Bernard Hopkins was 46 when he outpointed Jean Pascal to become the oldest fighter in boxing history to claim a world title, on May 21.
Displaced from the history books was George Foreman, who in 1994 knocked out Michael Moorer for the WBA and IBF heavyweight belts as a buoyant 45-year-old.
For the record, these pugilists are the exception, not the rule.
A flurry of fists don’t become easier to digest with age, and especially in modern boxing, a fighter’s prime is often already extinguished by their mid-30s.
A brash 22-year-old Zab “Super” Judah splashed onto the boxing scene in 2000, claiming the vacant IBF light-welterweight title with a fourth-round KO of Jan Piet Bergman, a belt he would defend five times before an infamous loss to Kostya Tszyu. Tsyzu turned Judah into Gumby with a right cross in the second round.
The loss was merely a blip on the radar, as the Brooklyn native, known for his gift of gab and fervent demeanor, quickly climbed the ladder to welterweight. And in 2005, marked his territory by stopping Cory Spinks for the undisputed welterweight crown.
At 27, Judah was in the driver’s seat, but the wheels were about to fall off the bus.
Following a disappointing loss to Carlos Baldomir, less than a year after the Spinks bout, Judah dropped decisions to Floyd Mayweather Jr. and Miguel Cotto, with one no-contest in between.
Several victories over lesser-known opponents failed to right the ship, and Judah looked well past his prime in a 2008 loss to Joshua Clottey.
Boxers, much like wrestlers and baseball players, are well known for hanging around much too long, continuing to put their legacies on the line, even with their best days far off in the rear view mirror.
With Judah creeping towards his mid-30s, you can't blame pundits for believing he should hang up his gloves.
Instead, Judah decided to return to the 140-pound weight class, where he first established himself as a top-end fighter and where opponents would likely be more susceptible to his once-feared knockout power.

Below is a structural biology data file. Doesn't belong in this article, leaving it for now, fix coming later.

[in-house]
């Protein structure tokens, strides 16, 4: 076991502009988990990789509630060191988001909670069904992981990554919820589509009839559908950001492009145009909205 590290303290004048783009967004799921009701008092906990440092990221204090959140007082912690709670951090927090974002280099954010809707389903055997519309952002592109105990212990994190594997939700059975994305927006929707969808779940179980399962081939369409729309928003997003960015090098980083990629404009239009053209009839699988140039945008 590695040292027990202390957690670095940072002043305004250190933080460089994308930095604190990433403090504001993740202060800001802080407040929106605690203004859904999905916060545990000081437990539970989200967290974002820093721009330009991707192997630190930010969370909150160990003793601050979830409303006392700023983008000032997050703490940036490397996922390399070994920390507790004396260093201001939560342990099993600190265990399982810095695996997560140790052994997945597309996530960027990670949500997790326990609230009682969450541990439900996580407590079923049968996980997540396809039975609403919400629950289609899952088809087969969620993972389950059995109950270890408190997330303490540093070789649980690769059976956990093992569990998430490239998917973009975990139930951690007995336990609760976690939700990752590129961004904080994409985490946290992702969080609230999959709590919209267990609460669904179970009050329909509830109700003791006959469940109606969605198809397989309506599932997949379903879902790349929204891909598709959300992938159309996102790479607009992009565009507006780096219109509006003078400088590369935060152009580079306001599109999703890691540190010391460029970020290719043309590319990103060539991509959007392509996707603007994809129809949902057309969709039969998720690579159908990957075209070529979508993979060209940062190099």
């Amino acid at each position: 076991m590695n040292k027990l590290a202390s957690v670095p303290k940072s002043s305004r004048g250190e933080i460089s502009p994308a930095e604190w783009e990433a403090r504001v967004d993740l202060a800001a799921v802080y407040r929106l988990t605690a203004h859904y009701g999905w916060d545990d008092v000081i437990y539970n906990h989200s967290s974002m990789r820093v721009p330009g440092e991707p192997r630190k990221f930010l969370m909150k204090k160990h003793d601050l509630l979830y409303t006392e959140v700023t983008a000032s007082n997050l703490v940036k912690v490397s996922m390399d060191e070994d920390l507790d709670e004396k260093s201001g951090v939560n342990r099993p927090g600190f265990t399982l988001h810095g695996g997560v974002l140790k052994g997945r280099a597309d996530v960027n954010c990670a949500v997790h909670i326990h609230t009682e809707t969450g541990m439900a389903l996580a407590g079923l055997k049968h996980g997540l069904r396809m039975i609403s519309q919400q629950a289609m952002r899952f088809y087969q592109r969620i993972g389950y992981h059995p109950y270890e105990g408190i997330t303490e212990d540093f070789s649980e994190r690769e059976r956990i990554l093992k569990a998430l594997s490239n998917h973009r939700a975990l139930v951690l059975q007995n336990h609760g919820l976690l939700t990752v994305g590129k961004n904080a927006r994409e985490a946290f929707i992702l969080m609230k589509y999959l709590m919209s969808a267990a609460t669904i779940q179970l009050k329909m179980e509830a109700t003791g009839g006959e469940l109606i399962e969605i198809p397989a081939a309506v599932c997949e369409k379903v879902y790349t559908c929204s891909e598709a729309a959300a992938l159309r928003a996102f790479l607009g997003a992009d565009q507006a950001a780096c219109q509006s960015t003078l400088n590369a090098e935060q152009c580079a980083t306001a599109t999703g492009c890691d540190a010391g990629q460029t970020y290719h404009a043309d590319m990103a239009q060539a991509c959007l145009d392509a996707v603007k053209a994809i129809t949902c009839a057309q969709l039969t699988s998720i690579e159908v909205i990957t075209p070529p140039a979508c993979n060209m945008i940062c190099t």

Three fights – including two knockouts – later, the trash-talking five-time world titlist has found himself in a place many doubted he’d ever be again: scheduled for a title unification fight with one of the hottest young fighters in the game, Amir Khan of England.
Recently announced, after top-ranked Timothy Bradley turned down a career-high $1.4 million to face Khan (25-1, 17 KOs), the two will go toe-to-toe on July 23 at Mandalay Bay in Las Vegas.
While Judah (41-6, 28 KOs) has already begun making proclamations (follow @SUPERJUDAH on Twitter for the latest), he and new co-trainer Pernell “Sweet Pea” Whitaker – Judah is also trained by his father Yoel – surely must know this is likely Zab’s last shot at the top.
Arguably, a good showing by Judah, even in a losing effort, could leave him lingering around for several more big paydays, but that seems unlikely.
This fight is probable to unfold in one of two ways: either Judah, 33, pulls the dramatic upset, and knocks out the 24-year-old Khan – whose only loss came via a first round KO by unheralded Breidis Prescott – or, the fresher, and longer Englishman takes his elder apart with his lengthy jab and relentless pressure.
HBO will air the fight on “World Championship Boxing,” and is unquestionably hoping for the two well-known attractions to put on a competitive show, keeping them both in the running for future prime-time appearances.
Whether Judah has actually revived what was a dwindling career, or has merely masqueraded his down slide with a few turn-back-the-clock wins over unaccomplished jobbers, will become abundantly clear this summer.
Judah isn’t challenging father time like Hopkins or Foreman, but 47 fights into his pro career, one has to wonder how much gas is left in the tank.